If you’re an avid watcher of French crime drama Spiral, you’ll know that detective Laure Berthaud had an unexpected pregnancy and found that, at 15 weeks, she wasn’t permitted under French law to have an abortion. Before deciding to go ahead with the pregnancy, she considered travelling to another country in Europe for a termination, because the rules are different in each place.
That’s part of the problem, when it comes to trying to establish what people really think about abortion. The variance in term limits from country to country1 means that is difficult to decide what is meant when the legality of abortion is discussed. It effectively means different things in different places – and without a level playing field it’s impossible to compare levels of public support. The debate is further complicated by people voting with their feet: expressing their disapproval of a strict legislative regime by travelling elsewhere.
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At a federal level, the Roe vs Wade ruling – 45 years ago this week – was intended to put an end to the debate by making abortion legal throughout the United States.
It didn’t work. Availability of abortion in the US – along with requirements for counselling and ultrasound, and access to public funding – varies from state to state, creating at national level the situation Europeans find themselves in across the continent.
And while the American public is marginally more supportive than not of abortion’s legality, with 57 % in favour, 40 % still think it should be illegal. Data gathered by Pew Research Center shows that many religious groups still feel strongly that it should be mostly illegal. The more evangelical groups, many of whose members voted Trump into office, are more likely to say that abortion should not be legally available.
But members of the Episcopal Church and United Church of Christ would support it, as would 83 % of American Jews, according to the Religious Landscape study of 2014. There may be official doctrines held by religious groups, but that doesn’t mean all believers will subscribe to them. And this disparity was writ large when it came to the 2016 Presidential election: a vacancy on the Supreme Court focused much of the electoral campaigns onto the issue, and it became a deal-breaker for many people.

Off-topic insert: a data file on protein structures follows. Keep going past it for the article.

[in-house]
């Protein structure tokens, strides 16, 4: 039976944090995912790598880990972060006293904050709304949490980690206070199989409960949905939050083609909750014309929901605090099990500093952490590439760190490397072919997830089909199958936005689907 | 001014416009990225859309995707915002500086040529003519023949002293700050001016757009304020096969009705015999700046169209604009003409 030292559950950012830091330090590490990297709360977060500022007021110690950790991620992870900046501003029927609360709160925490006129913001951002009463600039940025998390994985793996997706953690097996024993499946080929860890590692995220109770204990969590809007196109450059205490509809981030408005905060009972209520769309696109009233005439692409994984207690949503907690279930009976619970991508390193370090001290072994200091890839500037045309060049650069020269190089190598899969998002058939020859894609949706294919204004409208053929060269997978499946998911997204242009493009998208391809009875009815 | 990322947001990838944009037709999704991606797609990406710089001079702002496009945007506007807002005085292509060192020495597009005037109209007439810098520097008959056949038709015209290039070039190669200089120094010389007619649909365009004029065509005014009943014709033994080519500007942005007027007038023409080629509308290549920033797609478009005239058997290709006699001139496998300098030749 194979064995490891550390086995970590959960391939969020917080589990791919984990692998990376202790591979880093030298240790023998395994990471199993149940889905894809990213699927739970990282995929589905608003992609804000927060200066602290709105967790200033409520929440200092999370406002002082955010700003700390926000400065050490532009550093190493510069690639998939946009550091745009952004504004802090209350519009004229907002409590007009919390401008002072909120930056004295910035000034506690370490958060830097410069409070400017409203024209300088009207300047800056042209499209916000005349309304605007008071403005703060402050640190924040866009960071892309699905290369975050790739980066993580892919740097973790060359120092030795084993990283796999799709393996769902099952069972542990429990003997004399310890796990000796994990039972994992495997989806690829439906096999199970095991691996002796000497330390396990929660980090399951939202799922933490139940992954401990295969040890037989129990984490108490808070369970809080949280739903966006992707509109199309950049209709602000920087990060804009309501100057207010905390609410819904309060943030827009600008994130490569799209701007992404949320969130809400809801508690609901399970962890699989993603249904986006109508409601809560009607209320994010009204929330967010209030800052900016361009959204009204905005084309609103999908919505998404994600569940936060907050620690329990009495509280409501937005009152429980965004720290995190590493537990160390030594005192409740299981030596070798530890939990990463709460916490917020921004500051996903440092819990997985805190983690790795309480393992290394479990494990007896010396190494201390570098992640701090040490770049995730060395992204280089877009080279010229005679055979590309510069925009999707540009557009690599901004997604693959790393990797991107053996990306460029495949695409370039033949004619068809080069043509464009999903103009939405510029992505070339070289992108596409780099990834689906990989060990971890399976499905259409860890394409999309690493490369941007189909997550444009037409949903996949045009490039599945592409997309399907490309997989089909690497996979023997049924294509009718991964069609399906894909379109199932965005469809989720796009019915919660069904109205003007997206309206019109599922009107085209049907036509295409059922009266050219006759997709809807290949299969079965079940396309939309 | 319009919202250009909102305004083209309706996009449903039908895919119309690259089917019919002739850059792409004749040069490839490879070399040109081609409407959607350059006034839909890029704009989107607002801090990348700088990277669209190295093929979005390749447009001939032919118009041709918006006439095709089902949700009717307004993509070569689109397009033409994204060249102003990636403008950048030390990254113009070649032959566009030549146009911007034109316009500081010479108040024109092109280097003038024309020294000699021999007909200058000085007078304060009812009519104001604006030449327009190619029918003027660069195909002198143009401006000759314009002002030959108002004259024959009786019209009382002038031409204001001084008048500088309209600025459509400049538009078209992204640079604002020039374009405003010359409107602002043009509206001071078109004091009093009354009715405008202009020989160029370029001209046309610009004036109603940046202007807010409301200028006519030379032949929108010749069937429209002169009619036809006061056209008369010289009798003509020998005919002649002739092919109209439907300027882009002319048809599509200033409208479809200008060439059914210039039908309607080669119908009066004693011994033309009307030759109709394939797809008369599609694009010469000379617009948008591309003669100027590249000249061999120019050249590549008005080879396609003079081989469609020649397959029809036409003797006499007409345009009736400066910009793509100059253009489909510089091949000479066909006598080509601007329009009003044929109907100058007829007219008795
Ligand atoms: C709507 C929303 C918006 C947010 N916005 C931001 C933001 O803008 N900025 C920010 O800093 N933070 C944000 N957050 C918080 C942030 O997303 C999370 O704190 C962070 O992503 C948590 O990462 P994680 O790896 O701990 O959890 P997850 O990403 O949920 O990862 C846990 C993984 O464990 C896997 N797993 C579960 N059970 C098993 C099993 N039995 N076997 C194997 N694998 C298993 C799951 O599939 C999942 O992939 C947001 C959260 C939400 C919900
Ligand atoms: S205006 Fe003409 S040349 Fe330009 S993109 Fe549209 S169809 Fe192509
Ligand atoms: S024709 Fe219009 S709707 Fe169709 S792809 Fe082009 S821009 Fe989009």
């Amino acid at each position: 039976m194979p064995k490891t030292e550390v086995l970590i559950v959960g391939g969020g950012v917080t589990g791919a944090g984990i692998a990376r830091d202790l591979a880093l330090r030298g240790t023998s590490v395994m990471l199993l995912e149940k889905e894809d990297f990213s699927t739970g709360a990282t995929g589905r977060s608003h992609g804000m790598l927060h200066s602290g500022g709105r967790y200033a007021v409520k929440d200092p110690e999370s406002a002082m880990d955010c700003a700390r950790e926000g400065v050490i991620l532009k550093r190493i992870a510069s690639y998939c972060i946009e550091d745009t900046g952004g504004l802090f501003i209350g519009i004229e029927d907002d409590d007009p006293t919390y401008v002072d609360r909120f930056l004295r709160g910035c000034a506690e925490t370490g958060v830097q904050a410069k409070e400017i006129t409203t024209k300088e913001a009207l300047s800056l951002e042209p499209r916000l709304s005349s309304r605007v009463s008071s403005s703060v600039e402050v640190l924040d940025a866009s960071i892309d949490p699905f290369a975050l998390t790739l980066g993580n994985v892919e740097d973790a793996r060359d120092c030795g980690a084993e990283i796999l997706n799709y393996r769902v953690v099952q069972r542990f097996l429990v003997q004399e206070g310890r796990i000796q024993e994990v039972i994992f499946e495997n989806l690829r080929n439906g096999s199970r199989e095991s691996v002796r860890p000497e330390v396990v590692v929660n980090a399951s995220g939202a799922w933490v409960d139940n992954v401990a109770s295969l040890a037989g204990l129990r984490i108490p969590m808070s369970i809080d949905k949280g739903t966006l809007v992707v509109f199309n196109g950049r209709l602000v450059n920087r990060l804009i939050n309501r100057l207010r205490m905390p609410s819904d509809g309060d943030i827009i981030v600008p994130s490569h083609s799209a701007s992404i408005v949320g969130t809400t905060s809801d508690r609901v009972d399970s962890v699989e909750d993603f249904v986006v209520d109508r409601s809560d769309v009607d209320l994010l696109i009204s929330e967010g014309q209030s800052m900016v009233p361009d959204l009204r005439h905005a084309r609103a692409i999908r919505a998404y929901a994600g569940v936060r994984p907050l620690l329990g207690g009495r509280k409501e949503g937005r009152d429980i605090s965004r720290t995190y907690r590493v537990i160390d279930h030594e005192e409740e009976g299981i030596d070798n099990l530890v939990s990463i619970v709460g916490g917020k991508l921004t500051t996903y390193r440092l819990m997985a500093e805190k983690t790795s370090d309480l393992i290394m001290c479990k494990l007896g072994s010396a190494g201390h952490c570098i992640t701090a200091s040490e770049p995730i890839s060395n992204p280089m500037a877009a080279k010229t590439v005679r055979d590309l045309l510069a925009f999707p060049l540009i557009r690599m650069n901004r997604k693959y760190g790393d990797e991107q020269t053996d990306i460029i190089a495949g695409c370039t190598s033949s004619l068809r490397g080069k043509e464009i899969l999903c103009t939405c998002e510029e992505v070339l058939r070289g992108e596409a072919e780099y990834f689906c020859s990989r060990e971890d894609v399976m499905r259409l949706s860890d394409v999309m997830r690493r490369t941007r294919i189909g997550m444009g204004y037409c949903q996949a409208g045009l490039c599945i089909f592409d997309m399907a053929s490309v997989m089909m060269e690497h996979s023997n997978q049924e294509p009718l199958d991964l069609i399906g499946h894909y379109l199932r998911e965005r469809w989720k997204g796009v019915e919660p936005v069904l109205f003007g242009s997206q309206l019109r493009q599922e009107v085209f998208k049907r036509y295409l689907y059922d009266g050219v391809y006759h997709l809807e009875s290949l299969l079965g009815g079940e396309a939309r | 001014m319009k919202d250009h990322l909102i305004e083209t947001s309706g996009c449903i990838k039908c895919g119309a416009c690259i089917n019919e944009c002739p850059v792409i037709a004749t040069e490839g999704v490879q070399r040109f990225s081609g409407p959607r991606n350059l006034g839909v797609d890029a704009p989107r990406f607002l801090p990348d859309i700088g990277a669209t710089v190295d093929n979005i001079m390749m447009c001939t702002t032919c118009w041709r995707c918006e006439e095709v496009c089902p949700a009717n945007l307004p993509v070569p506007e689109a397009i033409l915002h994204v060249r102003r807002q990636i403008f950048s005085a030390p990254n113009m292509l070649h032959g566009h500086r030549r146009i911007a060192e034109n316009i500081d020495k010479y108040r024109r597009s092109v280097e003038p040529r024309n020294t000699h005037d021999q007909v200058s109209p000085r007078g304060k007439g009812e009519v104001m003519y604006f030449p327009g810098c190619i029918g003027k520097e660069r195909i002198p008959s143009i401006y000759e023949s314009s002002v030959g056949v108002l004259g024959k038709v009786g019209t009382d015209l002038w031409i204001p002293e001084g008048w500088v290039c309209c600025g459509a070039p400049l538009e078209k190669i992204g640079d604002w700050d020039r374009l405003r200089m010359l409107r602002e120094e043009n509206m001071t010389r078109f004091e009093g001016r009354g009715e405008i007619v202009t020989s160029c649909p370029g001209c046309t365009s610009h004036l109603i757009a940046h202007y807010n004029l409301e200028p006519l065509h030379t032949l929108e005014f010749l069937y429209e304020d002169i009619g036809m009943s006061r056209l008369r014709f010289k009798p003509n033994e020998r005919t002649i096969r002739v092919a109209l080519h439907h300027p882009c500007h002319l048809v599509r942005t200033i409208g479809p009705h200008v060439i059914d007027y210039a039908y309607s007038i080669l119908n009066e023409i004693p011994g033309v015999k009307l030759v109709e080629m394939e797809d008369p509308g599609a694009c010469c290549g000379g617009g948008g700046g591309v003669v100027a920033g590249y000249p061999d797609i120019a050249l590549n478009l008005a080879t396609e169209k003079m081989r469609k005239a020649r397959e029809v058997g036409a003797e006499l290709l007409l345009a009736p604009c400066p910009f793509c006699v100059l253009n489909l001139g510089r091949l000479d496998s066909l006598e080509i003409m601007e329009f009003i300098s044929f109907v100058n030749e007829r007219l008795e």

So, the debate rages on. The Atlantic’s Emma Green reported last week that many in the anti-abortion movement claim that science is on their side. Medical advances, they say, have improved viability outside the womb – an argument they have used to draw attention to the debate about term limits. Science is drafted in to support a point of view, and to propagate a particular moral argument.
In Britain, our debate is in a very different place, and that’s reflected in research: ComRes research found that 72% of adults say that the practice of abortion should be governed by law, so we appear to have consensus that this procedure is different to most other medical interventions and requires legal scrutiny.
But when presented with the difference in term limits between Great Britain (24 weeks) and most other EU countries (12 weeks or lower), 60% said that term limits in Britain should be reduced. We don’t appear to be keen on the issue Berthaud faced, and would rather have some consistency with our global neighbours.
Yet if we look at informal barometers of public opinion – take middle-class popular culture, for example – we seem to accept that abortion is a reality in family life. In the last six months, queen of women’s fiction Marian Keyes’ published her latest novel The Break, and the UK’s TV drama Cold Feet broadcast its seventh series. Both carried storylines of teenage women being supported by their parents and (although somewhat reluctantly, in Cold Feet) their boyfriends to terminate an unwanted pregnancy. Both are written in a style which celebrates human relationship and supportive families. It’s seen as sad, but acceptable, in a “we can get through this” way.
By way of contrast, back in the US, the culture wars rage on. American novelist Leni Zumas has just published a dystopian novel, Red Clocks, in which abortion is criminalised and a Pink Wall prevents women from travelling to Canada to terminate a pregnancy. Roe vs Wade may have attempted to close the issue in the US, but it’s as polarising as it ever was.
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